Nanotechnology Now

Our NanoNews Digest Sponsors

Heifer International

Wikipedia Affiliate Button

Home > Press > An Inkjet-Printed Field-Effect Transistor for Label-Free Biosensing

Abstract:
Researchers from the ICN2's Nanobioelectronics and Biosensors Group, led by the ICREA Prof. Arben Merkoši, published in Advanced Functional Materials an important starting point for the design and fabrication of flexible, organic biosensing devices by inkjet printing.

An Inkjet-Printed Field-Effect Transistor for Label-Free Biosensing

Barcelona, Spain | Posted on August 11th, 2014

Thin-film transistors (TFTs) are powerful devices in semiconductor manufacturing and form the basis of countless electronic devices, such as memory chips, photovoltaic cells, logic gates, and sensors. An interesting alternative to inorganic TFTs (silicon) is organic TFTs (OTFTs), which offer the possibility of mass production by using the conventional printing technology and working with low-cost materials. However, numerous inherent problems still remain, especially concerning the long-term stability and lack of reliability.

Researchers from the Institut CatalÓ de NanociŔncia i Nanotecnologia's (ICN2 - Catalan Institute of Nanoscience and Nanotechnology) Nanobioelectronics and Biosensors Group, led by the ICREA Research Prof Arben Merkoši, work to get OTFTs closer to devices which can be fully applied in field applications. The Group published in the last issue of Advanced Functional Materials an article describing a flexible, biological field-effect transistor (BioFET) for use in biosensing. The fabrication, structure, materials optimization, electrical characteristics, and functionality of the starting OTFT and final BioFET are also discussed. The authors of the article are Dr Mariana Medina-Sßnchez, Dr Carme MartÝnez-Domingo, Dr Eloi Ramon, and ICREA Research Prof Arben Merkoši.

A fully integrated organic BioFET was designed, fabricated and tested for label-free protein detection. It was made by inkjet printing of an organic field-effect transistor (OFET) and subsequent functionalization of the insulator with specific antibodies. ICN2 researchers analysed different insulators, the biofunctionalization of the surface, the selective adhesion of target proteins to the BioFET, the repeatability with different devices and the roughness of functionalized and immobilized protein structures. Finally, as proof of concept, the BioFET platform was successfully tested for detection of the model protein, human immunoglobulin G (HIgG).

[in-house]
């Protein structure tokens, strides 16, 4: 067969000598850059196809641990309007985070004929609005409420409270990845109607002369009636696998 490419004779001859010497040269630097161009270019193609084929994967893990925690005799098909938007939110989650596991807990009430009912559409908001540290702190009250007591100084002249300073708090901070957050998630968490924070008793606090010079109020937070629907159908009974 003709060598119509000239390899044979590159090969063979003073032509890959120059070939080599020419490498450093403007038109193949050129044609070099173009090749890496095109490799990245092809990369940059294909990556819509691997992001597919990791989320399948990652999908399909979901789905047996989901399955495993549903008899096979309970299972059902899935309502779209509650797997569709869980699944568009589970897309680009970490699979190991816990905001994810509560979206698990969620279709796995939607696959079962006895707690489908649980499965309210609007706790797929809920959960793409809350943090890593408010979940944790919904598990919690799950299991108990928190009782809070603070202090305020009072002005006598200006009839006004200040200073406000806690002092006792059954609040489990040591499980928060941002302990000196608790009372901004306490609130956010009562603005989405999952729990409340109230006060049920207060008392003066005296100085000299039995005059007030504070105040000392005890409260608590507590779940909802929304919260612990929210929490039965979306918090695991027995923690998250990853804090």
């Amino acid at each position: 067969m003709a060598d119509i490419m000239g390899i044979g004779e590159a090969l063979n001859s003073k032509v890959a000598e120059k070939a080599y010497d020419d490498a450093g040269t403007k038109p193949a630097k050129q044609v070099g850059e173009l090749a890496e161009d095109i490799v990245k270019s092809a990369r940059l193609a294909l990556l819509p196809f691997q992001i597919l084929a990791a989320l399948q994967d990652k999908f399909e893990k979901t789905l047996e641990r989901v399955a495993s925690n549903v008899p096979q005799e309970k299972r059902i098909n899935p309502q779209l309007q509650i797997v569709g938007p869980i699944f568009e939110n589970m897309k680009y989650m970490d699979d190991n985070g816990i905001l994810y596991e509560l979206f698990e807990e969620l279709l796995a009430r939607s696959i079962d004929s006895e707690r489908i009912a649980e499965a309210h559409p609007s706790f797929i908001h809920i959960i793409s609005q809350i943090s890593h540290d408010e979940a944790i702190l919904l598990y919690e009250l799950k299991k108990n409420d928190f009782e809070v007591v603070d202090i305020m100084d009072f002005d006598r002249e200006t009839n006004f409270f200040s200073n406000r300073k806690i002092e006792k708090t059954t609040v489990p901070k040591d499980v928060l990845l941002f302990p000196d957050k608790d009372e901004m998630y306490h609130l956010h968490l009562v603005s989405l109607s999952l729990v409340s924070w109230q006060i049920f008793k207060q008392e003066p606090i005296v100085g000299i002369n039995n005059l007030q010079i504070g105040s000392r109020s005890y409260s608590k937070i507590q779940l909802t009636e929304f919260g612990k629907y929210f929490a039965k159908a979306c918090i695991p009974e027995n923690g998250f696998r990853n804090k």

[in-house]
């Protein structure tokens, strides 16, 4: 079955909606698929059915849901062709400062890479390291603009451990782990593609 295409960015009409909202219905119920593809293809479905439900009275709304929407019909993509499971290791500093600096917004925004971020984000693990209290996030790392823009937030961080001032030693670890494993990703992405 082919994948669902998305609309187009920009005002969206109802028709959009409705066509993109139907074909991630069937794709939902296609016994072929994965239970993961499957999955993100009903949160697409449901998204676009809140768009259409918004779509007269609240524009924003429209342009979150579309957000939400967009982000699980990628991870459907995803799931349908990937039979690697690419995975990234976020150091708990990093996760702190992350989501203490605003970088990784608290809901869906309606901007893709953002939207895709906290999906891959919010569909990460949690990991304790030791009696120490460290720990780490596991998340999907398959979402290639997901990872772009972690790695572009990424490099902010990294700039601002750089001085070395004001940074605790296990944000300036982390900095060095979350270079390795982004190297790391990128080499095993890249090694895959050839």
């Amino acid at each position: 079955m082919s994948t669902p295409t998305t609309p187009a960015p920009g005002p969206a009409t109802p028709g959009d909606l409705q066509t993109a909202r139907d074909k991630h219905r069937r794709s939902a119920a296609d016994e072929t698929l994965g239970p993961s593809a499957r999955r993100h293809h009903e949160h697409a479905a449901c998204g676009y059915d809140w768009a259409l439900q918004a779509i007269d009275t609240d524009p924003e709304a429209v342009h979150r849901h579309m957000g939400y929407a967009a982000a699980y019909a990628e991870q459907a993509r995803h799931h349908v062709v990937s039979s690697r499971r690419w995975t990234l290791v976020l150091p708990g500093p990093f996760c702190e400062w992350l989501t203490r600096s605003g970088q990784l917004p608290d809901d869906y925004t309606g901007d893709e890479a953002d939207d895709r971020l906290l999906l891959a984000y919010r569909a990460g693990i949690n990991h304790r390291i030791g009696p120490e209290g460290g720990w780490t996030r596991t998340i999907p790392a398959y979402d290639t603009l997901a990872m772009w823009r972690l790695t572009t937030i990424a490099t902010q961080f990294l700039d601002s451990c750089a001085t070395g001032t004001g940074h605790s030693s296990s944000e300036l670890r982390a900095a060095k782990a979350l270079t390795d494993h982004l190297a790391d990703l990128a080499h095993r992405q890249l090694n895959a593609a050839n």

The BioFET designed at ICN2 represents an important starting point for the design and fabrication of flexible, organic biosensing devices by inkjet printing. The reproducibility in the fabrication process, the development of functional inks and extension of this technology to a wider array of substrates are still unsolved issues. The authors are confident that once this technology has matured, it will be amenable to miniaturization for integration into a fully functional device for point-of-care diagnosis.

####

For more information, please click here

Contacts:
└lex ArgemÝ
ICN2
Marketing and Communication Manager

Copyright © ICN2

If you have a comment, please Contact us.

Issuers of news releases, not 7th Wave, Inc. or Nanotechnology Now, are solely responsible for the accuracy of the content.

Bookmark:
Delicious Digg Newsvine Google Yahoo Reddit Magnoliacom Furl Facebook

Related Links

Article Reference:

Related News Press

News and information

Strength of hair inspires new materials for body armor January 18th, 2017

Self-assembling particles brighten future of LED lighting January 18th, 2017

Dressing a metal in various colors: DGIST research developed a technology to coat metal with several nanometers of semiconducting materials January 17th, 2017

Nanoparticle exposure can awaken dormant viruses in the lungs January 17th, 2017

Thin films

New material with ferroelectricity and ferromagnetism may lead to better computer memory December 21st, 2016

ANU invention to inspire new night-vision specs December 7th, 2016

Ultra-thin ferroelectric material for next-generation electronics October 12th, 2016

Continuous roll-process technology for transferring and packaging flexible LSI August 29th, 2016

Chip Technology